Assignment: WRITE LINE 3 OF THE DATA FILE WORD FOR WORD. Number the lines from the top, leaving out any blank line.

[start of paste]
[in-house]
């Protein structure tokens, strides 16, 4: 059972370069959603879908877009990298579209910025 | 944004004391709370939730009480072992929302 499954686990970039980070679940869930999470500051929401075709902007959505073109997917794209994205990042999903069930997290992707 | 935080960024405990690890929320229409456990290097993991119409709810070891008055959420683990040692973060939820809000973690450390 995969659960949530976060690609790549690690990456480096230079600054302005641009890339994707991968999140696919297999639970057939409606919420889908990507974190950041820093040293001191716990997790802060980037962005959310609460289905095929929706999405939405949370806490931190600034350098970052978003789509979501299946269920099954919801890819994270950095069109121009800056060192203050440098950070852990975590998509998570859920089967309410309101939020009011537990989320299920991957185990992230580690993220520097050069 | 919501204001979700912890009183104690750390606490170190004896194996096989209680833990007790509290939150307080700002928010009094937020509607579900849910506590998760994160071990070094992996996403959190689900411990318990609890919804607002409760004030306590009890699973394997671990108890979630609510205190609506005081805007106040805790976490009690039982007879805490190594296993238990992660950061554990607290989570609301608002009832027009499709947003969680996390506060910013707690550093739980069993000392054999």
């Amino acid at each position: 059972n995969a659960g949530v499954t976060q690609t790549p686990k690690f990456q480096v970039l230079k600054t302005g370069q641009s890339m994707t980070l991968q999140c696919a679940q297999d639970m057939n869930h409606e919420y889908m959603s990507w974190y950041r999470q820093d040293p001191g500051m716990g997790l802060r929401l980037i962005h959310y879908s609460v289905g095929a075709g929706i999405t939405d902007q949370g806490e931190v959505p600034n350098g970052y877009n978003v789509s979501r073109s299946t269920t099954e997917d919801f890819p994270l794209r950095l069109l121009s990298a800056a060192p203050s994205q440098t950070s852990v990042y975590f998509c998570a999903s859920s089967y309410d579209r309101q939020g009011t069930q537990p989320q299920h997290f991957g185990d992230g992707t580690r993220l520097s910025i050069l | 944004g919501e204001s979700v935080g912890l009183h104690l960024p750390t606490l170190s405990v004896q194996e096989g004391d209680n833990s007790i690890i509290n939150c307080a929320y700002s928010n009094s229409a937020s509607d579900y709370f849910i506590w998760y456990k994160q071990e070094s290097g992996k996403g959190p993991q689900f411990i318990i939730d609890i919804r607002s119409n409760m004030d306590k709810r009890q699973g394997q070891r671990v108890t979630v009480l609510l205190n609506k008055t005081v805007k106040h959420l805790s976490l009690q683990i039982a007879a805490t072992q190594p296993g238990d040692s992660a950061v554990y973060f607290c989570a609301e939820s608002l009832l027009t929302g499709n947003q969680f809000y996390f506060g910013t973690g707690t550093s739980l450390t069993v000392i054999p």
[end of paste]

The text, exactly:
């Amino acid at each position: 059972n995969a659960g949530v499954t976060q690609t790549p686990k690690f990456q480096v970039l230079k600054t302005g370069q641009s890339m994707t980070l991968q999140c696919a679940q297999d639970m057939n869930h409606e919420y889908m959603s990507w974190y950041r999470q820093d040293p001191g500051m716990g997790l802060r929401l980037i962005h959310y879908s609460v289905g095929a075709g929706i999405t939405d902007q949370g806490e931190v959505p600034n350098g970052y877009n978003v789509s979501r073109s299946t269920t099954e997917d919801f890819p994270l794209r950095l069109l121009s990298a800056a060192p203050s994205q440098t950070s852990v990042y975590f998509c998570a999903s859920s089967y309410d579209r309101q939020g009011t069930q537990p989320q299920h997290f991957g185990d992230g992707t580690r993220l520097s910025i050069l | 944004g919501e204001s979700v935080g912890l009183h104690l960024p750390t606490l170190s405990v004896q194996e096989g004391d209680n833990s007790i690890i509290n939150c307080a929320y700002s928010n009094s229409a937020s509607d579900y709370f849910i506590w998760y456990k994160q071990e070094s290097g992996k996403g959190p993991q689900f411990i318990i939730d609890i919804r607002s119409n409760m004030d306590k709810r009890q699973g394997q070891r671990v108890t979630v009480l609510l205190n609506k008055t005081v805007k106040h959420l805790s976490l009690q683990i039982a007879a805490t072992q190594p296993g238990d040692s992660a950061v554990y973060f607290c989570a609301e939820s608002l009832l027009t929302g499709n947003q969680f809000y996390f506060g910013t973690g707690t550093s739980l450390t069993v000392i054999p």